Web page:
Prevalence and clinical significance of heart murmurs detected on cardiac auscultation in 856 cats
Ferasin, L. et al. (2022) Prevalence and clinical significance of heart murmurs detected on cardiac auscultation in 856 cats. Veterinary Sciences, 9 (10), p. 564.
The aim of this retrospective study was to identify the prevalence and clinical significance of heart murmurs detected during routine physical examinations in cats. In addition, the study sought to determine the echocardiographic identification of the flow turbulence responsible for the murmurs and to identify patient and murmur characteristics that might predict a diagnosis of significant congenital or acquired cardiac disease.
The clinical records and echocardiographic examinations performed on cats for diagnostic investigation of a heart murmur at two UK referral centres between June 2009 and June 2022 were reviewed. Cats were excluded if there was incomplete clinical information or if the full echocardiographic examination was not available.
A total of 856 cases were included in the study. The electrocardiographic findings revealed that 91.4% of cats sustained normal sinus rhythm. The majority (98.7%) of the heart murmurs were systolic, 56.7% of cats displayed a soft murmur, and the point of maximal intensity was described as sternal (or ‘both parasternal’) in 38.3% of cases.
The cause of the heart murmur was identified in 93.1% of cases, with a single blood flow turbulence identified in 72.3% of these cases. 26.4% of cases had two identifiable causes of murmur and 1.3% had three identifiable causes.
The most common cause of heart murmur was systolic anterior motion of the mitral valve (SAM) (39.2%), followed by dynamic right ventricular outflow tract obstruction (DRVOTO, 32%), and flow murmurs (6.9%). Murmurs in 56.7% of cats were not associated with any structural cardiac abnormality. 56.1% of cats with SAM and 85% of cats with DRVOTO did not display any structural abnormalities on echocardiographic examination.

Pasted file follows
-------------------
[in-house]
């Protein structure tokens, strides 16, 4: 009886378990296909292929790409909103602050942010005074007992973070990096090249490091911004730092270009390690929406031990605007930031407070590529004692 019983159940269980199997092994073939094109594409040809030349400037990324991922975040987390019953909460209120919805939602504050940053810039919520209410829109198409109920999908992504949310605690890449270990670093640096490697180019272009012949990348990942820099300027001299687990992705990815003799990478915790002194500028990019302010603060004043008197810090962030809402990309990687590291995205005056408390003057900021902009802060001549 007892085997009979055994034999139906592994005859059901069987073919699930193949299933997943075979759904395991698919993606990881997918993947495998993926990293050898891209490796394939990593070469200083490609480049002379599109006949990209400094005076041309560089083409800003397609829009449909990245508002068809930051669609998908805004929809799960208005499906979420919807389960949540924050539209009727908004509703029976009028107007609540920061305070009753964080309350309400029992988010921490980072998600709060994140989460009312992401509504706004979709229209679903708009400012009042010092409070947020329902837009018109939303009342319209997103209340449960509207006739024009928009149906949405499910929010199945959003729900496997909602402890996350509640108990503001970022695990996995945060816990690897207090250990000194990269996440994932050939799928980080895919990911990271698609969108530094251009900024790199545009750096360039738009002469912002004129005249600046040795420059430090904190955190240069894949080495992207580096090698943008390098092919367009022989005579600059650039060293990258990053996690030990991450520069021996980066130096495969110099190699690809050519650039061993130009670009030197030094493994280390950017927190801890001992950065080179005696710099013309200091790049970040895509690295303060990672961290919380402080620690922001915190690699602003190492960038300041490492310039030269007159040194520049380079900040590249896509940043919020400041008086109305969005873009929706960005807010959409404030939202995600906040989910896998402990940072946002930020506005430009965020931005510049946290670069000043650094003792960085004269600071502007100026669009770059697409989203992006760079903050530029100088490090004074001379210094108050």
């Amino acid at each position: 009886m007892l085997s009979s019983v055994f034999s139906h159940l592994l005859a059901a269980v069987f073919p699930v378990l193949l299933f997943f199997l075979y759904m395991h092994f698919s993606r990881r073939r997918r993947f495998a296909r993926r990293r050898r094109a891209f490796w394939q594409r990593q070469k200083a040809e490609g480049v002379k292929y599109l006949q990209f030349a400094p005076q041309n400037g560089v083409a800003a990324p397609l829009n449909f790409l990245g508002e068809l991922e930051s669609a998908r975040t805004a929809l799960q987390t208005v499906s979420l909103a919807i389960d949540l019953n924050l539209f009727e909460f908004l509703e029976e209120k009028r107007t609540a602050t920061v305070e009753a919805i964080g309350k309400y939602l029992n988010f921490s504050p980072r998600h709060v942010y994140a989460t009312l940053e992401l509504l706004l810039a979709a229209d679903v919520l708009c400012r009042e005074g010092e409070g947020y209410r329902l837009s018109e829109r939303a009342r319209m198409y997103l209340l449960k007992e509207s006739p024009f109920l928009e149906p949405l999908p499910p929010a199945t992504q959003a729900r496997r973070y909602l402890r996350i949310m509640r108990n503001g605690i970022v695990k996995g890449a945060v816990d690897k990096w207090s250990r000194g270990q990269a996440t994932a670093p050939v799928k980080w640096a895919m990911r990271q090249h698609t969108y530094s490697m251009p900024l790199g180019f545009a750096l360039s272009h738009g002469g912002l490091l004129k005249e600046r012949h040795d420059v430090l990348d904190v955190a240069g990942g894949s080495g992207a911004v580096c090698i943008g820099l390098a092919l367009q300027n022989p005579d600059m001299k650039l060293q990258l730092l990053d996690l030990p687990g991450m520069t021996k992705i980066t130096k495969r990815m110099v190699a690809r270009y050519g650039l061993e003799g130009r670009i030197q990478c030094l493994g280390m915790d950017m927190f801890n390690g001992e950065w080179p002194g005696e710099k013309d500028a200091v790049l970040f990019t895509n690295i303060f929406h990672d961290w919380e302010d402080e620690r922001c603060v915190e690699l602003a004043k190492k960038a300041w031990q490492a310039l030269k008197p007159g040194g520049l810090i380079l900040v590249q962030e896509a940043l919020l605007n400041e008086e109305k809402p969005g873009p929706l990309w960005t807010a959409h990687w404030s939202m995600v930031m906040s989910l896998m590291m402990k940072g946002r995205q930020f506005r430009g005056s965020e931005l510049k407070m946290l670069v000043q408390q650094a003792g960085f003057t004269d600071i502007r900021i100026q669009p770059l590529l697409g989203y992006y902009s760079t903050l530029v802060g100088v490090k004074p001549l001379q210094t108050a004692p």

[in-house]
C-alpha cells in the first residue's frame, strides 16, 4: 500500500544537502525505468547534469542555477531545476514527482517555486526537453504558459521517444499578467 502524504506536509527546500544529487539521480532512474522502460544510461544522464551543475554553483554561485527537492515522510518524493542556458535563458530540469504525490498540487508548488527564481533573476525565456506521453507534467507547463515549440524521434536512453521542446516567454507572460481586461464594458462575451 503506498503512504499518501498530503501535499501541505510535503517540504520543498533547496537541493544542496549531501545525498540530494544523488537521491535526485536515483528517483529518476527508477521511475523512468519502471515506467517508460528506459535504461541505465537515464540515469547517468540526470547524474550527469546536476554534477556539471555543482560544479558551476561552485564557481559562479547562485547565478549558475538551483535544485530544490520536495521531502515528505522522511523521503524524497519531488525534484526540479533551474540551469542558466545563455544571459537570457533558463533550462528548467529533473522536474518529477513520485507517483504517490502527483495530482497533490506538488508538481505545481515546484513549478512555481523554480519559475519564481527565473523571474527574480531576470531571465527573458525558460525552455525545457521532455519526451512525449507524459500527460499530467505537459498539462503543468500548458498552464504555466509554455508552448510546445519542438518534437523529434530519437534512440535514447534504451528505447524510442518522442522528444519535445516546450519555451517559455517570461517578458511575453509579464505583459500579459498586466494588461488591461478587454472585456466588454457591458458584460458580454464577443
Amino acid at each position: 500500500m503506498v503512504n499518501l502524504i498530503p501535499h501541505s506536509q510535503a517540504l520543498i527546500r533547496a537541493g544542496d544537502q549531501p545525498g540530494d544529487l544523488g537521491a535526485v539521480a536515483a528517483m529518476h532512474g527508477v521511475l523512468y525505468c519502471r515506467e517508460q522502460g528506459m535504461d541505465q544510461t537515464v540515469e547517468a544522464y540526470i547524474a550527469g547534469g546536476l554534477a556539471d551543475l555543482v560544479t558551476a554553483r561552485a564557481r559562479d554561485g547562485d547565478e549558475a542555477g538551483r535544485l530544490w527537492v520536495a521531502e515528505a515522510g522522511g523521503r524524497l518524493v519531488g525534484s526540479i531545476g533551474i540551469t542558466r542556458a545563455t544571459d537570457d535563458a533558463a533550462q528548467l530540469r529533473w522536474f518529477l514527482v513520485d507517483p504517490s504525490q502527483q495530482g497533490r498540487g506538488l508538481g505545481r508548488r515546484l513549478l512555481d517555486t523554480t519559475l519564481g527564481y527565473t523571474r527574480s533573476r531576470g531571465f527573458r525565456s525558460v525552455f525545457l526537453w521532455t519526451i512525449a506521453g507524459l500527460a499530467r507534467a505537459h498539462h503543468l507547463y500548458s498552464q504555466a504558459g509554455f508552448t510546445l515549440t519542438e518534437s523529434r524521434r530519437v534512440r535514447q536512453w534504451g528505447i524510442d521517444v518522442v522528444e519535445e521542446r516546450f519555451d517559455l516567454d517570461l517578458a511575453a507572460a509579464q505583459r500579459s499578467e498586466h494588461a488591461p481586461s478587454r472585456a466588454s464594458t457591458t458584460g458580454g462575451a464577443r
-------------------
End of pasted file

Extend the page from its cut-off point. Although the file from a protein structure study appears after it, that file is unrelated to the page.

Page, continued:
Limitations of the study were its retrospective nature, that information on the use of cardioactive drugs was not available in many cases, and that different clinicians carried out the diagnosis and management of the included cases which may have affected the results. The study was carried out at referral practices; therefore, the study population may not be representative of that seen in first opinion practice.
The study provides some evidence that while some heart murmur characteristics (timing, intensity, and location) can only occasionally discriminate between normal cats and cats with underlying cardiac disease, those with loud (mostly systolic) and palpable murmurs are inevitably associated with significant heart disease. These findings will help veterinary surgeons discuss the prognostics of heart murmurs found in cats on clinical examination.
The following may also be of interest:
Little, C.J.L. et al. (2014) Purring in cats during auscultation: how common is it, and can we stop it? Journal of Small Animal Practice, 55 (1), pp.33-38. https://doi.org/10.1111/jsap.12159
Luis Fuentes, V. et al. (2020) ACVIM consensus statement guidelines for the classification, diagnosis, and management of cardiomyopathies in cats. Journal of Veterinary Internal Medicine, 34 (3), pp.1062-1077. https://doi.org/10.1111/jvim.15745
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